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Title: The Impact of Pesticides on River Ecology: Phase 2: A study of headwater streams
Author: D Sheahan
Author: H Bates
Author: M Hurst
Author: P Mattiessen
Author: A Smith
Author: C White
Author: R Williams
Author: Environment Agency
Document Type: Monograph
Annotation: Environment Agency Project ID:EAPRJOUT_1396, Representation ID: 461, Object ID: 2553; EAPRJOUT_1052, Representation ID: 316, Object ID: 2325
Previous pesticide transport studies have demonstrated that organisms in headwater streams may be exposed to transient but high concentrations of pesticides following storm events. The key objectives of this project were: (i)To identify headwater streams draining catchments most likely to be at risk from pesticide runoff. (ii) To monitor background and peak concentrations of pesticides known to be in use in the catchments. (iii) To develop appropriate sensitive bioassay procedures for deployment at selected field sites and to associate the measured pesticide concentrations in streams with effects in bioassays, and establish any links with effects observed in indigenous organisms. Four headwater streams draining cracking clay catchments with different agricultural usage were studied over a three-year period. A total of 71 storm events were sampled for the four sites over three years. Twenty-six compounds were analysed for across all four sites but only 12 pesticides were detected in water samples collected during storm events. Nine of these compounds were herbicides and the remaining three fungicides. In summary, some pesticides generally occur at sufficient concentration and frequency in headwater streams that drain agricultural catchments to produce chronic biological effects. This effect of contaminated drainflow with the occasional occurrence of higher pesticide contamination levels in streams following spray drift has almost certainly led to degradation in the biological communities present in the streams studied. A number of valuable biological monitoring techniques were developed. The combination of solid-phase extraction of storm event samples with subsequent testing using bioassay procedures provides a powerful approach for the identification of potential biological effects of pesticides upon stream communities. Multivariate analysis of invertebrate sample data allows more of the information collected using traditional survey methods to be included in an assessment of the impact of pesticides upon the stream fauna. Both approaches are recommended in future monitoring programmes.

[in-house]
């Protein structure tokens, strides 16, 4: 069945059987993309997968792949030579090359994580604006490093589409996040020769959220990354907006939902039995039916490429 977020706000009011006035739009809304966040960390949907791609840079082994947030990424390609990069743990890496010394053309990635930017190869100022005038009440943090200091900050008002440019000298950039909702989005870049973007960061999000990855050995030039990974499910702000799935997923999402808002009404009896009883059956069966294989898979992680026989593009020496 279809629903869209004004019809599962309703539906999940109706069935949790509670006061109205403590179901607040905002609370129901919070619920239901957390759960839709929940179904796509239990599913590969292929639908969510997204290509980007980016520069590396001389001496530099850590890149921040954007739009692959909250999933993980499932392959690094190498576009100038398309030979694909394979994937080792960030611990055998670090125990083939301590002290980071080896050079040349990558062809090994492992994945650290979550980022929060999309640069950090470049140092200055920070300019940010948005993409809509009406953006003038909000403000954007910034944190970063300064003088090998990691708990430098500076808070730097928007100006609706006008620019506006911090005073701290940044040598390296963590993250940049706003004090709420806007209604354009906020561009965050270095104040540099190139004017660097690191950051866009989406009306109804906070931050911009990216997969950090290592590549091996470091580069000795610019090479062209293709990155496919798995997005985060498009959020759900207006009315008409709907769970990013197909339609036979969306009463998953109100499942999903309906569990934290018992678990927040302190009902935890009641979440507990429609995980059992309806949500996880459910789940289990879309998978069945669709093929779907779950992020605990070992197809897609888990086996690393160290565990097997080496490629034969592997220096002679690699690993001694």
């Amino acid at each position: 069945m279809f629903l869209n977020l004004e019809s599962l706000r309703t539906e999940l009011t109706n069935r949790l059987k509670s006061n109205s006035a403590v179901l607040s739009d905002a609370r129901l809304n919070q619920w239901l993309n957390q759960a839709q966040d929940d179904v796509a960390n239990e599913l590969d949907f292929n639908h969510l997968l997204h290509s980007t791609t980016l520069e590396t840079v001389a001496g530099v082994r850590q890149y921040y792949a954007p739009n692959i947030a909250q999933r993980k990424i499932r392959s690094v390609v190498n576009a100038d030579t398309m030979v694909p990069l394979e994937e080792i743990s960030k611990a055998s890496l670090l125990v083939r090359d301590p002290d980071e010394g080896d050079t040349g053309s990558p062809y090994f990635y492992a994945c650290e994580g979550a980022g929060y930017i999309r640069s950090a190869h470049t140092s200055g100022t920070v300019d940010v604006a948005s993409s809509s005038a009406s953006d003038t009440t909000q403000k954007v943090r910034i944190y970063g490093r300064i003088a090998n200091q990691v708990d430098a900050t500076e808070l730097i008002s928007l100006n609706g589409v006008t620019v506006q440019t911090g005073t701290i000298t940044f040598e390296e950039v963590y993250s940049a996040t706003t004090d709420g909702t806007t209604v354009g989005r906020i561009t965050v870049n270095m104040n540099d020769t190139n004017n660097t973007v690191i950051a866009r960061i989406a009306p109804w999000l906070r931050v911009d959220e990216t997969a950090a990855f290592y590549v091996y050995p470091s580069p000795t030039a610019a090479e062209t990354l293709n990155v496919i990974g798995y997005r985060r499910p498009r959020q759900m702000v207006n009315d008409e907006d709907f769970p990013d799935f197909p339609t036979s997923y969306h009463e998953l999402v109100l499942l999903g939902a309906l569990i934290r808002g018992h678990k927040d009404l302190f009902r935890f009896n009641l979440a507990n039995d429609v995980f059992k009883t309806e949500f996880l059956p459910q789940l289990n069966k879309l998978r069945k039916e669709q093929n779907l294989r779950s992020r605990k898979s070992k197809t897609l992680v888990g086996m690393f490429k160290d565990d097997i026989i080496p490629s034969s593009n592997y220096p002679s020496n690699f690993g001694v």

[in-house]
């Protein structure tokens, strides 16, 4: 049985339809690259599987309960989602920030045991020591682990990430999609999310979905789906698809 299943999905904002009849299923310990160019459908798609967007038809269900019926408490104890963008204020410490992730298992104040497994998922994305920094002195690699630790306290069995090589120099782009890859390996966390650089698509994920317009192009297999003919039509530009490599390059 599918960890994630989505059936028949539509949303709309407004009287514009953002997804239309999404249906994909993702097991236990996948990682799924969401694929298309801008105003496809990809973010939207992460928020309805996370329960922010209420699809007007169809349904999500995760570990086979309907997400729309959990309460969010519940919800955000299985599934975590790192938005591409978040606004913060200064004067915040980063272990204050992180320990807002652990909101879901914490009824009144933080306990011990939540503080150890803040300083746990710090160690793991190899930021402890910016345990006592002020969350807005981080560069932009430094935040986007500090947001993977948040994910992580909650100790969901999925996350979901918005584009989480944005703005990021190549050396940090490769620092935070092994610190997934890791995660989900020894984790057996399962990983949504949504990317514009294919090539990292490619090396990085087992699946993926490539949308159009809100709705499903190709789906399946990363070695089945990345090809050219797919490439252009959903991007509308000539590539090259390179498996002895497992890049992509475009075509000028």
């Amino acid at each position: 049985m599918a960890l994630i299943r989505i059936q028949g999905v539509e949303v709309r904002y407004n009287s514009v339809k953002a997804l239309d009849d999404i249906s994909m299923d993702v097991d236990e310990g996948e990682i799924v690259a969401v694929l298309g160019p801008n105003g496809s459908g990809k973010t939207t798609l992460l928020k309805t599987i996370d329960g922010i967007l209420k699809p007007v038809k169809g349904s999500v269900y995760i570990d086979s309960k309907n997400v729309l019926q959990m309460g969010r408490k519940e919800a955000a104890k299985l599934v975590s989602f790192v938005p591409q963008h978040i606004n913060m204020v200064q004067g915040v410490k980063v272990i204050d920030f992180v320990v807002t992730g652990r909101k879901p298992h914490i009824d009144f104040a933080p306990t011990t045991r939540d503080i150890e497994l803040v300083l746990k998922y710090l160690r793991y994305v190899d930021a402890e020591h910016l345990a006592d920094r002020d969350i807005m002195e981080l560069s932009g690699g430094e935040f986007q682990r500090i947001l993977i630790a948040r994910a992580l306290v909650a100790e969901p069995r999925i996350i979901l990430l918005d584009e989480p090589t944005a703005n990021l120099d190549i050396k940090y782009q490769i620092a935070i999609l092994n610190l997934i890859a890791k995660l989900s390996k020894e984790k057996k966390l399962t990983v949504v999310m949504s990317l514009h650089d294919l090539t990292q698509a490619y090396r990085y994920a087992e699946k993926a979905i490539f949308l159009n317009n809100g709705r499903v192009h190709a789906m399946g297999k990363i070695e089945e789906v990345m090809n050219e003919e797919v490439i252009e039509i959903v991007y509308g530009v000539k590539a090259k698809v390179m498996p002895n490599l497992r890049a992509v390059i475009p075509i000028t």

Publisher: Environment Agency
Subject Keywords: RunoffBioassaysPesticides
Extent: 107
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